A new Australian report states that binge drinking is no longer the exclusive right of young revelers. The GlaxoSmithKline (GSK) Health Index shows that baby boomers are nudging the bottle harder than their kids.
The report has found almost 10 per cent of people aged 55 to 64 had 20 or more standard drinks in a week, compared to eight per cent of those aged 18 to 24.
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The GSK survey questioned random samples of less than 100 people from each Australian state and territory.
Almost 11 per cent of the 18-to-24-year-olds surveyed said they were aged 12 or younger when they had their first alcoholic drink, while 42 per cent were between 12 and 15, the study found.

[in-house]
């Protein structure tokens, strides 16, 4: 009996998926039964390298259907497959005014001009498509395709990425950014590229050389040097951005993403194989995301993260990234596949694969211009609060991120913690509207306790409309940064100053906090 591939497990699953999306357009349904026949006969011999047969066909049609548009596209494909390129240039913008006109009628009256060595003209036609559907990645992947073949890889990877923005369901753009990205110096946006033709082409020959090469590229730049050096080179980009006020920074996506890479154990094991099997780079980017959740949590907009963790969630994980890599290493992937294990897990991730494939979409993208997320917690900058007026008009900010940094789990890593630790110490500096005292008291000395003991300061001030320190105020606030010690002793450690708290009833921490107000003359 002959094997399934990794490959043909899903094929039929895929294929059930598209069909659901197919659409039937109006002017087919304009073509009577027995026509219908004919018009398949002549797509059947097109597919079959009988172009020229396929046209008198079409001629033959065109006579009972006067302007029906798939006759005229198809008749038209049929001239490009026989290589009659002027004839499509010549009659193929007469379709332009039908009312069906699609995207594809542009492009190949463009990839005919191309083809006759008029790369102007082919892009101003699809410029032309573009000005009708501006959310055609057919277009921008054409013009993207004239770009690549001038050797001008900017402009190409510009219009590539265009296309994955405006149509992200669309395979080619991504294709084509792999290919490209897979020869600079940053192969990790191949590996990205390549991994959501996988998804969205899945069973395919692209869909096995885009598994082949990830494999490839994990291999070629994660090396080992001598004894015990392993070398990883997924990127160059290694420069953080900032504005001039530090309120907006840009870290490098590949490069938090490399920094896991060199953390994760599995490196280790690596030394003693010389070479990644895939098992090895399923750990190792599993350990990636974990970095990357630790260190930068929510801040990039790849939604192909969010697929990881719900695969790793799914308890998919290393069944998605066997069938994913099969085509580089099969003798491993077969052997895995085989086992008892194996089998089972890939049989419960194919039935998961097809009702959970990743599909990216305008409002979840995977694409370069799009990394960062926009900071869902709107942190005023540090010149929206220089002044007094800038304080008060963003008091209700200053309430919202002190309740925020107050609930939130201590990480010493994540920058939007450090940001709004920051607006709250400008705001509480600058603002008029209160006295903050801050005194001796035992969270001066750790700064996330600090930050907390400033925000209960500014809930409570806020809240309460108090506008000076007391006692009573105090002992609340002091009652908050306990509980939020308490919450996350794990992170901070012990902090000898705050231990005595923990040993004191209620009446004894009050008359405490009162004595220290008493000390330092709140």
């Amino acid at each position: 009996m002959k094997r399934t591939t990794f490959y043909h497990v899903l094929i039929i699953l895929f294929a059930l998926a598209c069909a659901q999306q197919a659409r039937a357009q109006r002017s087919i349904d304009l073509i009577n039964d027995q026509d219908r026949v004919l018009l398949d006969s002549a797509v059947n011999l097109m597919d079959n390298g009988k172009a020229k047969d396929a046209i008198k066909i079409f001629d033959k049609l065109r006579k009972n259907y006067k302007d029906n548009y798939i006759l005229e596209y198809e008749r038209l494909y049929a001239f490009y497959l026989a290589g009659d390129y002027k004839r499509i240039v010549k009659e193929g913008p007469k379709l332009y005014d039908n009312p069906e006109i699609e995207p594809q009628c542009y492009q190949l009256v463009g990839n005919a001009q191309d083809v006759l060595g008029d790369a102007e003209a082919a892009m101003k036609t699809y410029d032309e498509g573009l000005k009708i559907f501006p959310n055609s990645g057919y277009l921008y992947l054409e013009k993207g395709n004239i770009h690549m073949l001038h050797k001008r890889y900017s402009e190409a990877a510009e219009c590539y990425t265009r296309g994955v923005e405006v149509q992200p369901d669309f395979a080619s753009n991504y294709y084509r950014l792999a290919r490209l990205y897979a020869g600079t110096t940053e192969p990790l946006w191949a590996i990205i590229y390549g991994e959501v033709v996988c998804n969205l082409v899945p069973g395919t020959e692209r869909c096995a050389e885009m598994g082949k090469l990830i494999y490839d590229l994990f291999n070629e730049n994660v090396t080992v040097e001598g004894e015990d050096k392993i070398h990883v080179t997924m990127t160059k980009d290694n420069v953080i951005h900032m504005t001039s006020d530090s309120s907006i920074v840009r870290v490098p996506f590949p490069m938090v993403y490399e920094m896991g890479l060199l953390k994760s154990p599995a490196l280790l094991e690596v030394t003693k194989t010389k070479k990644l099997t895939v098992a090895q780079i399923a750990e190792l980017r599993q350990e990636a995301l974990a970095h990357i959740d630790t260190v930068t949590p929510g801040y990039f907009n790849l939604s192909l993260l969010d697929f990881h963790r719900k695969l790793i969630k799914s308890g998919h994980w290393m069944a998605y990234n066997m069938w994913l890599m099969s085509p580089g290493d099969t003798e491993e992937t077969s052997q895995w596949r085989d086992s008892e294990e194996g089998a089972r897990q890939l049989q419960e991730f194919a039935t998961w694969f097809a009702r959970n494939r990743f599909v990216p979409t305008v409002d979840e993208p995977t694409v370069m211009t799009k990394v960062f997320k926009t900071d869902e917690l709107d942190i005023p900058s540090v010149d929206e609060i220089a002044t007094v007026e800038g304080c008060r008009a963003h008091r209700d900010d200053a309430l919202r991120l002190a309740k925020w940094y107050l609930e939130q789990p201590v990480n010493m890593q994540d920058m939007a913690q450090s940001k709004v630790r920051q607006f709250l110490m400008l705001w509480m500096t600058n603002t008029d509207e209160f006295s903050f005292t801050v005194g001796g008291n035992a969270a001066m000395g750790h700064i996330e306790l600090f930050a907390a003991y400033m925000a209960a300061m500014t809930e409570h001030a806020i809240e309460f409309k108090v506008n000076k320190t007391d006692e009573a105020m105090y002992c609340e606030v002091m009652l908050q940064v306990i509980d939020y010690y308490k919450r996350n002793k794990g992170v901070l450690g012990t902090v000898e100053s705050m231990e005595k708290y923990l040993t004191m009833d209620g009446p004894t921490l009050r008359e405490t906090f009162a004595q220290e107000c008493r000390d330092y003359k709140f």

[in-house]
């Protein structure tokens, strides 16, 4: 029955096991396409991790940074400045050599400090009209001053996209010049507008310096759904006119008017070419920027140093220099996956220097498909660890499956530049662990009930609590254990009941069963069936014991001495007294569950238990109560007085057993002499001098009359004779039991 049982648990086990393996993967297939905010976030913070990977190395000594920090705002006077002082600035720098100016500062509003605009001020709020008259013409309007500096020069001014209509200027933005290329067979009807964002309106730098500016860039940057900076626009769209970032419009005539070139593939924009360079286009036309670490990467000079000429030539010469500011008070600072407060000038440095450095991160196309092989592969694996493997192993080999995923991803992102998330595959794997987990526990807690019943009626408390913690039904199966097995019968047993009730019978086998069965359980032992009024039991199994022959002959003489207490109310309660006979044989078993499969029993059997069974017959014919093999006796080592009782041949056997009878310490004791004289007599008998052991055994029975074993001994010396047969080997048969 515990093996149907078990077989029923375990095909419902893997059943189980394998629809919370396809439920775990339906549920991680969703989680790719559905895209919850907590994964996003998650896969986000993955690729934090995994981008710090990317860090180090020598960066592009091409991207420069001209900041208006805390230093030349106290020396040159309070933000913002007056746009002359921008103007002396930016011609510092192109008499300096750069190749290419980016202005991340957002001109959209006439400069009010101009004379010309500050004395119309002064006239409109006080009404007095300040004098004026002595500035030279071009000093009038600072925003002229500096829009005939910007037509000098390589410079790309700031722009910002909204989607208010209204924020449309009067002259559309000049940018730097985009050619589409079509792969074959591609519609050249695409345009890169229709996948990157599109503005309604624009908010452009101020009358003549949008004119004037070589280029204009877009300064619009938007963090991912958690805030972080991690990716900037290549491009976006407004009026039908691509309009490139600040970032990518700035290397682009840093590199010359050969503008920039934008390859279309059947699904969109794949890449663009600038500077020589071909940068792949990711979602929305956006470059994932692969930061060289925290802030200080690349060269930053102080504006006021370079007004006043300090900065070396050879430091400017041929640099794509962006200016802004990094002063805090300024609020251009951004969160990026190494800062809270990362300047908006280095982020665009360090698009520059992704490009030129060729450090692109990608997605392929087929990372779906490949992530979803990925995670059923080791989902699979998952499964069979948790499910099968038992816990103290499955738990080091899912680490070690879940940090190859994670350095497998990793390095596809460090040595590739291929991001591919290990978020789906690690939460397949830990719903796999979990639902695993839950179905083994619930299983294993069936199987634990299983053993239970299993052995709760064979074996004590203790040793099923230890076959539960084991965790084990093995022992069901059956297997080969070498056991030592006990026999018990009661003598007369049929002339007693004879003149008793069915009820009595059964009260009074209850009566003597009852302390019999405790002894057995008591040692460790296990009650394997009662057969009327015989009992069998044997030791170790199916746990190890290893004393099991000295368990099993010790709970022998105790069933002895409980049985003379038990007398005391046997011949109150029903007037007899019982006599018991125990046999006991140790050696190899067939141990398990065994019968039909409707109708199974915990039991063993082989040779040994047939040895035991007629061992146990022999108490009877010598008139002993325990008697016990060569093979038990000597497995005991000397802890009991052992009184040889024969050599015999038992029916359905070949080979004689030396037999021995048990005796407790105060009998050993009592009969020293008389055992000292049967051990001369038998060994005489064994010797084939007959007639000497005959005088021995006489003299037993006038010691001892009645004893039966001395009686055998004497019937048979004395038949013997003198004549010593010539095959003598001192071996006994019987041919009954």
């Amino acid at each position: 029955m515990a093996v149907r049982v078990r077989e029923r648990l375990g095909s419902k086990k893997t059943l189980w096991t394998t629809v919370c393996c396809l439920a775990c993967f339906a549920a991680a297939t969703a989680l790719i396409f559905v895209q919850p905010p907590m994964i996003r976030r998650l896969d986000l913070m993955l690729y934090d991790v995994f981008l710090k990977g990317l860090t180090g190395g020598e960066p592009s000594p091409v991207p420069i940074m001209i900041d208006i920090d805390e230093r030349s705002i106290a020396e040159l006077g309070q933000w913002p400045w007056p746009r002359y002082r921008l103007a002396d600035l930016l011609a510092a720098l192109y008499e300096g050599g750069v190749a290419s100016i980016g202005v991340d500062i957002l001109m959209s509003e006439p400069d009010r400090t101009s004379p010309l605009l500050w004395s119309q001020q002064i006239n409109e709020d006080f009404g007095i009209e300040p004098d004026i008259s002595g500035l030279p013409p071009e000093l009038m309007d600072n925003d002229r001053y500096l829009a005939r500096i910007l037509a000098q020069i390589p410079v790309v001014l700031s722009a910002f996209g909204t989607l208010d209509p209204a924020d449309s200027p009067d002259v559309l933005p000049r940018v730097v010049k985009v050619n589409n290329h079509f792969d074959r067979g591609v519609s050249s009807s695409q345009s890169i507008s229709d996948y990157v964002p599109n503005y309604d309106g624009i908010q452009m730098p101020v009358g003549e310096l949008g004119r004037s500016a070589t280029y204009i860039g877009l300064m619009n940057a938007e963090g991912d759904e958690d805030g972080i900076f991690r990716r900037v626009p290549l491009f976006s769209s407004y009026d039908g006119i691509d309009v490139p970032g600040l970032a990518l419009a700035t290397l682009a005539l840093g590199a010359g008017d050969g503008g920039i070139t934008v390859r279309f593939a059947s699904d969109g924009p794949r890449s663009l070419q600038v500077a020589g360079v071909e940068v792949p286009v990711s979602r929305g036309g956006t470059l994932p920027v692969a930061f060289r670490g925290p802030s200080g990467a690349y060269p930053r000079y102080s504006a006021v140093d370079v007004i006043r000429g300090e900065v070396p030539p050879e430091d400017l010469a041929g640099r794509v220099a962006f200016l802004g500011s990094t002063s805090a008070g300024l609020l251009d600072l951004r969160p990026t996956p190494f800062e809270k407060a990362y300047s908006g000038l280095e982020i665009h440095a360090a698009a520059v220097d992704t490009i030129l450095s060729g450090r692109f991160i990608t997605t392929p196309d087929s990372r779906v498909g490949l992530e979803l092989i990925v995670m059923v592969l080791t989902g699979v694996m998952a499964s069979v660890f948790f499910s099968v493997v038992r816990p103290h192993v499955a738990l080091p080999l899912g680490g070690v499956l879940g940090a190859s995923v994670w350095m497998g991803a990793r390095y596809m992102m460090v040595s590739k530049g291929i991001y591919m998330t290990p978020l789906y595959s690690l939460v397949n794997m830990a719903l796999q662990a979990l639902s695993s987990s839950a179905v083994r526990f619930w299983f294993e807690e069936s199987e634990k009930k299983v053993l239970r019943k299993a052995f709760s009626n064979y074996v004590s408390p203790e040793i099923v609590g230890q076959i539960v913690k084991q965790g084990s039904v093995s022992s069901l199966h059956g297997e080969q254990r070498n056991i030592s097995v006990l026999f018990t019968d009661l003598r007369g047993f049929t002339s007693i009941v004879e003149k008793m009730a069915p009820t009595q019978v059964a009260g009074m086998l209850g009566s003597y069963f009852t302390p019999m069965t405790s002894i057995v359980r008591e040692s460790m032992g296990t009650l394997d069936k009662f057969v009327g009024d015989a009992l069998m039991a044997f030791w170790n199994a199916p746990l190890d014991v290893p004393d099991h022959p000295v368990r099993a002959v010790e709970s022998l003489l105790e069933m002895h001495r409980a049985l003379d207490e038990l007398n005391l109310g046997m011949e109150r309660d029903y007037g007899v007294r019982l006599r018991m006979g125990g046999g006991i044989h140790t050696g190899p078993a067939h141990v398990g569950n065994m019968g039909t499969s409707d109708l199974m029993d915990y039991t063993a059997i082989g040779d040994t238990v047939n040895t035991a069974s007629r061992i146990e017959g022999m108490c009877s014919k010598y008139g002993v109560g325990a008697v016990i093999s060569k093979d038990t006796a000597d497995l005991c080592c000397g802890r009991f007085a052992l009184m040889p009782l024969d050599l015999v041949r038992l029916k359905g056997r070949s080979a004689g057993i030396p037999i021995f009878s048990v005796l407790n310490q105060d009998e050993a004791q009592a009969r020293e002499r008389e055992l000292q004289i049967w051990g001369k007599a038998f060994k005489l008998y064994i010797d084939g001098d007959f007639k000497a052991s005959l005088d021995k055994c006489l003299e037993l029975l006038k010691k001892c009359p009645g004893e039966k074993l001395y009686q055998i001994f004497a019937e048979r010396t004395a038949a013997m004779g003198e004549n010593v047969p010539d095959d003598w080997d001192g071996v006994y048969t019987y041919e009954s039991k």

But only five per cent of 55- to 64-year-olds were aged 12 or younger and 17 per cent were aged between 12 and 15 at the time of their first tipple.
Government health guidelines recommend alcohol intake of no more than 20 standard drinks a week for men and no more than 10 drinks a week for women, GSK medical adviser Dr Eugene Goh said.
"Most of us associate heavy drinking with young Australians, but it appears some older Australians are indulging in unhealthy drinking habits as well," News.com.au quoted him, as saying.
"Older Australians need to watch their drinking and consult their GP if they are unsure how many standard drinks they can safely have in a week.
"They also need to be aware of the example they set for the young generation," he added.
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